South Korea’s experience with democratic presidential elections, at least in 1963, also barely registers in these datasets. Five out of six identify South Korea as an autocracy from 1963 to 1971, while Polity’s score of 3 is below Polity’s widely used threshold (6) used to identify democracies.

There is more to democracy than elections. But describing South Korea as simply an autocracy from October 1963 until the late 1960s is an inaccurate reflection of its nuanced history.

Why does this matter?

A failure to accurately count autocracies undermines findings from studies that rely on these datasets. For instance, a country’s history with democracy affects whether a country democratises, and also whether a country’s democracy is more likely to endure.

A failure to accurately count autocracies undermines findings from studies that rely on these datasets

In South Korea’s case, its constitution references the 'democratic ideals of the April Nineteenth Uprising of 1960.' Individuals involved in South Korea’s democratisation movement in the 1980s also had intermittent experiences of democratic elections in the (early to mid) 1960s.

Neglecting South Korea’s experience with democracy could lead us to misunderstand the reasons for its success as a democratic nation since 1987.

It’s not just South Korea

Inaccuracies and inconsistencies in how we count dictatorships are not idiosyncratic problems with South Korea. The following table uses the same datasets to classify Russia between 1992 and 2008.

Classification of Russia in quantitative datasets, 1992–2008


Green indicates democracy; red indicates autocracy. For polity, a score of 6 or higher represents democracy; for V-Dem, a score of 0.50 or higher represents democracy.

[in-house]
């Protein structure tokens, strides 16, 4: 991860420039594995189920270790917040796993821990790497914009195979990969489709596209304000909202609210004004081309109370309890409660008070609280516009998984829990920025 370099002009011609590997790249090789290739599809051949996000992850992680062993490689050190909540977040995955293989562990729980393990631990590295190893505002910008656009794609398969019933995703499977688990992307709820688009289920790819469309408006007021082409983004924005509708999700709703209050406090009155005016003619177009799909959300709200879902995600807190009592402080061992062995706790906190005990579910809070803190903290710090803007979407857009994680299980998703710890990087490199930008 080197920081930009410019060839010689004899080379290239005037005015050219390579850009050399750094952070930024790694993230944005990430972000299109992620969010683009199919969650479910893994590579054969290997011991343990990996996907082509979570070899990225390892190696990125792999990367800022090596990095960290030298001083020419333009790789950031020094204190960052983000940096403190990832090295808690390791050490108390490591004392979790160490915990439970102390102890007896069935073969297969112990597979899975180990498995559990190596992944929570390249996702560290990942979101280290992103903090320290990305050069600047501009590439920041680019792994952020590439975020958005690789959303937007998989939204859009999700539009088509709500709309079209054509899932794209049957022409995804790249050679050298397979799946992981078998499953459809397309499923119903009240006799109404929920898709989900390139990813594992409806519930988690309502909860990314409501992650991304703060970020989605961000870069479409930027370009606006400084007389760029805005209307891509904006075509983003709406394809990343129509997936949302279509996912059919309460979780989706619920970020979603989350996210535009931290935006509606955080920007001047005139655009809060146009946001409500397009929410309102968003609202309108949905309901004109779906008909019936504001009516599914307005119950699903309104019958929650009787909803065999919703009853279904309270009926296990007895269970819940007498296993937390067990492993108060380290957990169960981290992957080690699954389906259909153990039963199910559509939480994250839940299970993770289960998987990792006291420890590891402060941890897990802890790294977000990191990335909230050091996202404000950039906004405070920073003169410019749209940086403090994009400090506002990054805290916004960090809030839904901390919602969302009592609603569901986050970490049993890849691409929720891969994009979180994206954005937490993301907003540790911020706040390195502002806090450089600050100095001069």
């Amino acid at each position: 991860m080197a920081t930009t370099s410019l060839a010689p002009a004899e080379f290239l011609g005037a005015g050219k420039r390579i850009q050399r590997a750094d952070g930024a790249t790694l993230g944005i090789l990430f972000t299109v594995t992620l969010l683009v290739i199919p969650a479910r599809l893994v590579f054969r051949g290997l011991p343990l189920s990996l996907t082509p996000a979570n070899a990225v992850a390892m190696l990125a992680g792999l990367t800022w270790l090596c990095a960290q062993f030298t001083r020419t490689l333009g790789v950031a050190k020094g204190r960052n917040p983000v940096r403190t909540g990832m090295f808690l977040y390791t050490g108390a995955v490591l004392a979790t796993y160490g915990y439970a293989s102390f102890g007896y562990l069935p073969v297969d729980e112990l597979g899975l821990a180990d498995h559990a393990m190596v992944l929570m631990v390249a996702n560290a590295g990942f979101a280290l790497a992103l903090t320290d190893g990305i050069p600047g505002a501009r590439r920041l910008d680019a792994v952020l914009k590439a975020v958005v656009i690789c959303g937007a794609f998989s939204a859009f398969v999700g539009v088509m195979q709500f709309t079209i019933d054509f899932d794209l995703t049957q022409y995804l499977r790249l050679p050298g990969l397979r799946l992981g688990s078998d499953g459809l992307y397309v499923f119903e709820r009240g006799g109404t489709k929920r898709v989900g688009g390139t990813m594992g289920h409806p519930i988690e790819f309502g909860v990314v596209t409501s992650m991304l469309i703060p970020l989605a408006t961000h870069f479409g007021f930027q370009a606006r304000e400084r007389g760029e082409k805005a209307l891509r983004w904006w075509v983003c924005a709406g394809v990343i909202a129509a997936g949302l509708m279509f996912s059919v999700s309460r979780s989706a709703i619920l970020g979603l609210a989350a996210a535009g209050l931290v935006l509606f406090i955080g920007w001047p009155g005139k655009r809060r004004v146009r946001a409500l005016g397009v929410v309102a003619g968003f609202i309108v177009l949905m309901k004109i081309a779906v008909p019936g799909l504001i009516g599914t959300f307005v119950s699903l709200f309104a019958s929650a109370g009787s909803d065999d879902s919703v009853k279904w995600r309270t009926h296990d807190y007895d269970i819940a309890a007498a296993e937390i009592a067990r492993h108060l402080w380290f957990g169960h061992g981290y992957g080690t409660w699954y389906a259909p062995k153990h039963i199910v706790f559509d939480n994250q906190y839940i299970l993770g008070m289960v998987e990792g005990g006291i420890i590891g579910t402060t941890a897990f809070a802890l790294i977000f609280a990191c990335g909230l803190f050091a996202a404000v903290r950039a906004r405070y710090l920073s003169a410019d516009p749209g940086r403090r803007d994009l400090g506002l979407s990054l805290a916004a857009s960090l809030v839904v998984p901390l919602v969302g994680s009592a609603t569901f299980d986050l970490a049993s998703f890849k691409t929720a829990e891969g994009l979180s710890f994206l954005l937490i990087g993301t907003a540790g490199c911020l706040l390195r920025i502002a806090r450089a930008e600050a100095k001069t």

The table shows that these datasets are inconsistent about whether to count Russia as a dictatorship under Yeltsin between 1994 and 1999. Surprisingly, Polity also identifies Russia as more democratic under Putin between 2000 and 2006 than it does under Yeltsin between 1992 and 1999.

History can help us count

Inconsistencies in how we count dictatorships are understandable because conceptualisations of autocracy vary. Inaccuracies, however, are problematic.

In Alan Bennett’s The History Boys, the schoolboy Rudge defines history as 'just one fucking thing after another.' We could also describe it as a bloody mess. But it’s a fascinating mess, and if we fail to examine it, we risk undermining our understanding of how the world works.

More prosaically, in-depth analysis of historical events can help us more accurately count dictatorships.

In-depth analysis of historical events can help us more accurately count dictatorships

This undoubtedly entails significant investments of labour and time. But John Chin, David Carter and Joseph Wright's dataset on coups, as well as Michael K Miller’s book on democratisation, demonstrate the benefits (accuracy, replicability, and transparency) of in-depth attention to history in comparative analyses.

And once we can more accurately count dictatorships, we can then think about how to categorise them.

♟️ No.7 in The Loop's Autocracies with Adjectives series examining the nuanced differences between autocratic regimes around the world

This article presents the views of the author(s) and not necessarily those of the ECPR or the Editors of The Loop.


photograph of Edward Goldring
Edward Goldring
Lecturer, Department of Politics, University of York

Edward's research examines comparative autocratic elite politics, both globally and sometimes specifically on North Korea.

He tweets @EdwardGoldring